With respect to counsel's performance during the plea bargaining process, Pardee complains that counsel only managed to negotiate a plea arrangement under which Pardee was required to plead guilty to charges of burglary of a habitation and forgery in exchange for the State's recommendation of thirty (30) year and twenty (20) year sentences, respectively. See Dkt. 25 at 1. Pardee contends that since the State ultimately dismissed the forgery charge, counsel should have obtained a plea offer that did not require entry of a guilty plea or punishment on the forgery charge. See Id . Pardee also asserts that, had counsel obtained such an offer, he would have accepted it rather than proceed to trial. See Id . But Pardee provides no indication that the State would have been amenable to a plea deal involving a guilty plea and sentence on the burglary charge alone, or that the trial court would have accepted such an offer. This purely speculative claim warrants no habeas relief. See Ross v. Estelle, 694 F.2d 1008, 1011-12 (5th Cir. 1983) (holding that mere conclusory allegations, which are unsupported and unsupportable by anything else contained in the record, do not raise a constitutional issue in a § 2254 proceeding).

         Moreover, Pardee did not challenge his counsel's failure to negotiate a more favorable plea offer in his Petition. Rather, he argued that counsel withheld ten (10) year and fifteen (15) year plea offers by the State until after the applicable deadlines for acceptance had passed. See Dkt. 1 at 9. The Magistrate Judge considered, and rightly rejected, this argument as unsupported by the record. See Estelle, 694 F.2d at 1011-12. Pardee's new argument is not subject to the court's federal habeas review. See Rule 2(c) of the Rules Governing Section 2254 Proceedings for the United States District Courts.

         In Pardee's final objection, he asserts that his counsel's decision not to subpoena Clinton constituted prejudicially deficient performance. See Dkt. 25 at 1. In order to demonstrate the required Strickland prejudice in the context of counsel's failure to call a witness, a defendant must show not only that the allegedly missing witness's testimony would have been favorable, but also that the witness would have testified at trial. See Alexander v. McCotter, 775 F.2d 595, 602 (5th Cir. 1985) (citing Boyd v. Estelle, 661 F.2d 388, 390 (5th Cir. 1981)). Pardee offers nothing more than speculation that Clinton would have testified favorably to the defense. Pardee conjectures that Clinton would have admitted to committing the burglary himself, without Pardee's involvement, thus corroborating Pardee's explanation for possession of goods recently-stolen from the victim's residence. But Pardee's conclusory allegations about the substance of Clinton's testimony are not enough to resolve the issue. Furthermore, the court agrees with the Magistrate Judge's assessment that Clinton was unlikely to have testified in the manner suggested by Pardee because such testimony would have exposed Clinton to criminal liability.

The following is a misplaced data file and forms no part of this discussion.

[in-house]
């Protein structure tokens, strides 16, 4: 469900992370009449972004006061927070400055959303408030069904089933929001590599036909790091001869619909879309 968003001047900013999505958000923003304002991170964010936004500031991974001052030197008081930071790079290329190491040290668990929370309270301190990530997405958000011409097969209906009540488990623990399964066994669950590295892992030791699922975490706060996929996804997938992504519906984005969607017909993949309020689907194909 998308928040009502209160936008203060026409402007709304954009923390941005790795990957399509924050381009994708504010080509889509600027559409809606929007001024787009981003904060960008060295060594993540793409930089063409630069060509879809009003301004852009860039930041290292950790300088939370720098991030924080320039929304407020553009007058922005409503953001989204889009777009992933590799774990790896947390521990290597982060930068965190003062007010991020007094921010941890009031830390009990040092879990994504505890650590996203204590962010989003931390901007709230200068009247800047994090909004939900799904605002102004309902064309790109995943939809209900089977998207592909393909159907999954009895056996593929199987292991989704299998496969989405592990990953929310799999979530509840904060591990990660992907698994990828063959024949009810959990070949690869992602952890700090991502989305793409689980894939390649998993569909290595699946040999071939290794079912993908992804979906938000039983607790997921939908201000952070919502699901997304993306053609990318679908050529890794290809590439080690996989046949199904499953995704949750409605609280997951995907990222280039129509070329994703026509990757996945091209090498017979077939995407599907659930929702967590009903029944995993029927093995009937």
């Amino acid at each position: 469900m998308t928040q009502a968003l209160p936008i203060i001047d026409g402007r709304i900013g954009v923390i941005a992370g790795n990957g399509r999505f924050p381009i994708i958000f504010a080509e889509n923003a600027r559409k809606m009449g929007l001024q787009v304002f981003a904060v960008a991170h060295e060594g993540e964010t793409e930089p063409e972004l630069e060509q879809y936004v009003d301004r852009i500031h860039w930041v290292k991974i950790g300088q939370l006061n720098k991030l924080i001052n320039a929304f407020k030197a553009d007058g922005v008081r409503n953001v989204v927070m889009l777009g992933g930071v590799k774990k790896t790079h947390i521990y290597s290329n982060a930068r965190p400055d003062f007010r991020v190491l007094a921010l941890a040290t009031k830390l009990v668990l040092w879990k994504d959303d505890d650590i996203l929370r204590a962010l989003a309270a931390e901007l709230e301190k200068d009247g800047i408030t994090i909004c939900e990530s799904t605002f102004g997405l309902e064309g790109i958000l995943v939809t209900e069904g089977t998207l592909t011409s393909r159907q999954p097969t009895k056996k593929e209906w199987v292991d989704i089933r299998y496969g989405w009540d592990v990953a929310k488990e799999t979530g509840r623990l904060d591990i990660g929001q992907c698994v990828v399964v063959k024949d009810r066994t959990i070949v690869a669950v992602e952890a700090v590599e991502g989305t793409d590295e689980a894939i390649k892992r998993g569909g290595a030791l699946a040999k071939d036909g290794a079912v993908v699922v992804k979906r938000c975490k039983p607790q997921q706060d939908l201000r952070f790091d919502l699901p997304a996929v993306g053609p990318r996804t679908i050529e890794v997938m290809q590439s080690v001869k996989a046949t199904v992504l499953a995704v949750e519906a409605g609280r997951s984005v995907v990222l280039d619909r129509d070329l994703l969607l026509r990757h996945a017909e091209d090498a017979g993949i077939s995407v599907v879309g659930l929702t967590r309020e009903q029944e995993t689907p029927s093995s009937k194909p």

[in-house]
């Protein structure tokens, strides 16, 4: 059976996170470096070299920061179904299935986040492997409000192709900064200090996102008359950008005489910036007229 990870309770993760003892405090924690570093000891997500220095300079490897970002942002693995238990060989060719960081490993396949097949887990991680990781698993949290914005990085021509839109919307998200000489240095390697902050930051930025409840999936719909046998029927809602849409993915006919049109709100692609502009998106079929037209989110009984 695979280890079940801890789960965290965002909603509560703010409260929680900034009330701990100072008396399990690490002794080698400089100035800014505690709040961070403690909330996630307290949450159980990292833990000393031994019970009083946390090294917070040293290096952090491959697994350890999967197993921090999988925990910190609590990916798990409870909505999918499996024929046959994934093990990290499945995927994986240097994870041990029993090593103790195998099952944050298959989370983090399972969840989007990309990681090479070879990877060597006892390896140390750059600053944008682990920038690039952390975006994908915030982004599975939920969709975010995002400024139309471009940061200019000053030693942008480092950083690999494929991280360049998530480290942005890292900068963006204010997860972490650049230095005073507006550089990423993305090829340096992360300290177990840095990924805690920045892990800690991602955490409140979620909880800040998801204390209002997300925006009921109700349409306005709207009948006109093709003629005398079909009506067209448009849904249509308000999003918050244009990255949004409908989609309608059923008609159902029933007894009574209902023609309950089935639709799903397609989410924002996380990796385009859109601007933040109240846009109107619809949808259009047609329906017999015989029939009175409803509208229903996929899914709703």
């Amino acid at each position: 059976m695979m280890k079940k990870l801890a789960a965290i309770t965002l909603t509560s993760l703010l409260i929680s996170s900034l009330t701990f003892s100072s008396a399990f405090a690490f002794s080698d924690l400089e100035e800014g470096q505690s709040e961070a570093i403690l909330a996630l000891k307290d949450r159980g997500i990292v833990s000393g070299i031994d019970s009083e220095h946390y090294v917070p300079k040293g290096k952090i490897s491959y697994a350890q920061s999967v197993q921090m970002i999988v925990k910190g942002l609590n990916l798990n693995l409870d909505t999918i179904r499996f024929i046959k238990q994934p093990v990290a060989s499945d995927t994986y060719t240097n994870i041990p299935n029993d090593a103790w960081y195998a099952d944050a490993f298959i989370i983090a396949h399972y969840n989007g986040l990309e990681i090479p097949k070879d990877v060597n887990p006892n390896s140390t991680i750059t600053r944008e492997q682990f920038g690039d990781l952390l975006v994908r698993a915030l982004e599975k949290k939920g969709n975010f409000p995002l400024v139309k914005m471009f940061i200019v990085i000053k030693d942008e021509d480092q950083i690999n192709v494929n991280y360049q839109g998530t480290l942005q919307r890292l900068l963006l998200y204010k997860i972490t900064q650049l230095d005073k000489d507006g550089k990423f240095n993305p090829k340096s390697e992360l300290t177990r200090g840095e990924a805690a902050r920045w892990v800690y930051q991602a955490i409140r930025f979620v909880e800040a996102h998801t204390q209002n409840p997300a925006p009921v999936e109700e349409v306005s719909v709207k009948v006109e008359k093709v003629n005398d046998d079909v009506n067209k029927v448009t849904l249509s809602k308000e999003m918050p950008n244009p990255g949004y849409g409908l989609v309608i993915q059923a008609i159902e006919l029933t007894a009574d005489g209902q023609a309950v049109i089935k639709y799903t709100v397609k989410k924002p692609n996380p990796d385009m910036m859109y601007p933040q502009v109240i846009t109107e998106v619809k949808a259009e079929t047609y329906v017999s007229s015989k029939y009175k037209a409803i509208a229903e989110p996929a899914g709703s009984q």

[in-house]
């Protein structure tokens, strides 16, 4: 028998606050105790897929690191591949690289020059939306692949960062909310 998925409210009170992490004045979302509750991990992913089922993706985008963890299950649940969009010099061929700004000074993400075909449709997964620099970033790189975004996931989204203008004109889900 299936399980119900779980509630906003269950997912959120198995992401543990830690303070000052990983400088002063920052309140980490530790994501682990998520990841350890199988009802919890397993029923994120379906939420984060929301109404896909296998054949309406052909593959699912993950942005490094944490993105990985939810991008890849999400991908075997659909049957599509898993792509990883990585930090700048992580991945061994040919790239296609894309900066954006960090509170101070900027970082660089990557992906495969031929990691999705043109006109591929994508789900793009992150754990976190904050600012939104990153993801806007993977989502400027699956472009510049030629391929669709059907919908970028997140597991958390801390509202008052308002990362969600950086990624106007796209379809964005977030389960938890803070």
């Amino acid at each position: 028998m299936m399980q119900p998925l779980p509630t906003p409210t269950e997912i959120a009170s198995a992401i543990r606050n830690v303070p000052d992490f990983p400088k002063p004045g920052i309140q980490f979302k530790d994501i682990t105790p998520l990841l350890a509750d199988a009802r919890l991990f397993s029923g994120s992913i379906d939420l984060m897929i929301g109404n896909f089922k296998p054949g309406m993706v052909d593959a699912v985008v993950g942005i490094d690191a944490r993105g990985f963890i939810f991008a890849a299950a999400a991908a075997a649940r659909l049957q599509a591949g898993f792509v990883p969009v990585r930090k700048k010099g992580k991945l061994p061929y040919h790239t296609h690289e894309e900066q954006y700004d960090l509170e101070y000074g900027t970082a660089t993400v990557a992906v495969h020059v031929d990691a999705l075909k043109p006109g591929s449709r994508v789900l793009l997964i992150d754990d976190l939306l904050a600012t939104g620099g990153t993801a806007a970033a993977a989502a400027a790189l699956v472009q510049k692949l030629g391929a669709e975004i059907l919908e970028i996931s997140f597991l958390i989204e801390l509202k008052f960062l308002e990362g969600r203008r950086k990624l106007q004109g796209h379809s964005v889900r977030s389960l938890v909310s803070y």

Pardee also asserts, for the first time and without explanation, that Clinton's availability at trial would have rendered purportedly favorable hearsay statements admissible at trial. This argument is not only speculative, but contrary to the rules of evidence. See Tex. R. Ev. 802, 803, 804. Thus, Pardee fails to show counsel's failure to subpoena Clinton was prejudicial.

         In light of the foregoing, it is ORDERED that Pardee's objections (Dkt. 25) are OVERRULED.

         It is further ORDERED that the Report and Recommendation of the Magistrate Judge (Dkt. 23) is ADOPTED.

         It is further ORDERED that the above-styled Petition for Writ of Habeas Corpus pursuant to 28 U.S.C. § 2254 (Dkt. 1) is DENIED and ...